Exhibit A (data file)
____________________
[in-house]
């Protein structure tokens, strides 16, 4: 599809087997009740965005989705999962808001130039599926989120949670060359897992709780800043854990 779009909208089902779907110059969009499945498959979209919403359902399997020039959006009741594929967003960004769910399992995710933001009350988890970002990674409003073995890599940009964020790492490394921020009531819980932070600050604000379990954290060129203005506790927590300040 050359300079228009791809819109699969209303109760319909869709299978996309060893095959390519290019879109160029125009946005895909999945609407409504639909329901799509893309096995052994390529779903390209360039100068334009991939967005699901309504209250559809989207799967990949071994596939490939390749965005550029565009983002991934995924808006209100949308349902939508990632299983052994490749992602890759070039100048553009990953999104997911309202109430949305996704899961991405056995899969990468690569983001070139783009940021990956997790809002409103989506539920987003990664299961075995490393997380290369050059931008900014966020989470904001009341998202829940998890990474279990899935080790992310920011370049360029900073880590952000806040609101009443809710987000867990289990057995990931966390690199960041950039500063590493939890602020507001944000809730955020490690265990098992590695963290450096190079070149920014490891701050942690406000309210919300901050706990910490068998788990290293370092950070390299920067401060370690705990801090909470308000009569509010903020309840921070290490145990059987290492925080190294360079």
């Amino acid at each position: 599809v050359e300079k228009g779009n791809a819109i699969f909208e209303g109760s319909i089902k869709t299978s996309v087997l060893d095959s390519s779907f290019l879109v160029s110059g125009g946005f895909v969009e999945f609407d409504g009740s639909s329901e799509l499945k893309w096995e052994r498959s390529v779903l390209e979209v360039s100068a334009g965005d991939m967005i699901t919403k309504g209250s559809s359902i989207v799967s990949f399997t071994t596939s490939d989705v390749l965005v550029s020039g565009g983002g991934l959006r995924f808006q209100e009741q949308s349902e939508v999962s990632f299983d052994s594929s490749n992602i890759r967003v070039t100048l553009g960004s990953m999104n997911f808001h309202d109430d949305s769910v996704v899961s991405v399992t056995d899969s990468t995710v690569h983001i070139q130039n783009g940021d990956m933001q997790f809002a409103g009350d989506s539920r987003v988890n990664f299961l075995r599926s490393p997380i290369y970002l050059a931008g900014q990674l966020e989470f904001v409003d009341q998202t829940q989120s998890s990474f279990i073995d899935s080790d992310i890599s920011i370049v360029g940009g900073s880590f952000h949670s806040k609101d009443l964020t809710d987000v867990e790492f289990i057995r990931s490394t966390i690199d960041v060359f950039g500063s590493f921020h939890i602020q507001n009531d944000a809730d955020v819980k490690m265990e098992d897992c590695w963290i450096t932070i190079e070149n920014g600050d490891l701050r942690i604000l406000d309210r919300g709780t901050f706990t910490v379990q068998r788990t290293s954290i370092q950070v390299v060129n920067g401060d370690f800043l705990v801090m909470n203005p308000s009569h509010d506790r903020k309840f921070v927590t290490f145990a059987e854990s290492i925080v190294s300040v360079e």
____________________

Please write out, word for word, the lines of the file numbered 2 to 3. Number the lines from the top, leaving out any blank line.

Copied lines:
């Protein structure tokens, strides 16, 4: 599809087997009740965005989705999962808001130039599926989120949670060359897992709780800043854990 779009909208089902779907110059969009499945498959979209919403359902399997020039959006009741594929967003960004769910399992995710933001009350988890970002990674409003073995890599940009964020790492490394921020009531819980932070600050604000379990954290060129203005506790927590300040 050359300079228009791809819109699969209303109760319909869709299978996309060893095959390519290019879109160029125009946005895909999945609407409504639909329901799509893309096995052994390529779903390209360039100068334009991939967005699901309504209250559809989207799967990949071994596939490939390749965005550029565009983002991934995924808006209100949308349902939508990632299983052994490749992602890759070039100048553009990953999104997911309202109430949305996704899961991405056995899969990468690569983001070139783009940021990956997790809002409103989506539920987003990664299961075995490393997380290369050059931008900014966020989470904001009341998202829940998890990474279990899935080790992310920011370049360029900073880590952000806040609101009443809710987000867990289990057995990931966390690199960041950039500063590493939890602020507001944000809730955020490690265990098992590695963290450096190079070149920014490891701050942690406000309210919300901050706990910490068998788990290293370092950070390299920067401060370690705990801090909470308000009569509010903020309840921070290490145990059987290492925080190294360079």
């Amino acid at each position: 599809v050359e300079k228009g779009n791809a819109i699969f909208e209303g109760s319909i089902k869709t299978s996309v087997l060893d095959s390519s779907f290019l879109v160029s110059g125009g946005f895909v969009e999945f609407d409504g009740s639909s329901e799509l499945k893309w096995e052994r498959s390529v779903l390209e979209v360039s100068a334009g965005d991939m967005i699901t919403k309504g209250s559809s359902i989207v799967s990949f399997t071994t596939s490939d989705v390749l965005v550029s020039g565009g983002g991934l959006r995924f808006q209100e009741q949308s349902e939508v999962s990632f299983d052994s594929s490749n992602i890759r967003v070039t100048l553009g960004s990953m999104n997911f808001h309202d109430d949305s769910v996704v899961s991405v399992t056995d899969s990468t995710v690569h983001i070139q130039n783009g940021d990956m933001q997790f809002a409103g009350d989506s539920r987003v988890n990664f299961l075995r599926s490393p997380i290369y970002l050059a931008g900014q990674l966020e989470f904001v409003d009341q998202t829940q989120s998890s990474f279990i073995d899935s080790d992310i890599s920011i370049v360029g940009g900073s880590f952000h949670s806040k609101d009443l964020t809710d987000v867990e790492f289990i057995r990931s490394t966390i690199d960041v060359f950039g500063s590493f921020h939890i602020q507001n009531d944000a809730d955020v819980k490690m265990e098992d897992c590695w963290i450096t932070i190079e070149n920014g600050d490891l701050r942690i604000l406000d309210r919300g709780t901050f706990t910490v379990q068998r788990t290293s954290i370092q950070v390299v060129n920067g401060d370690f800043l705990v801090m909470n203005p308000s009569h509010d506790r903020k309840f921070v927590t290490f145990a059987e854990s290492i925080v190294s300040v360079e």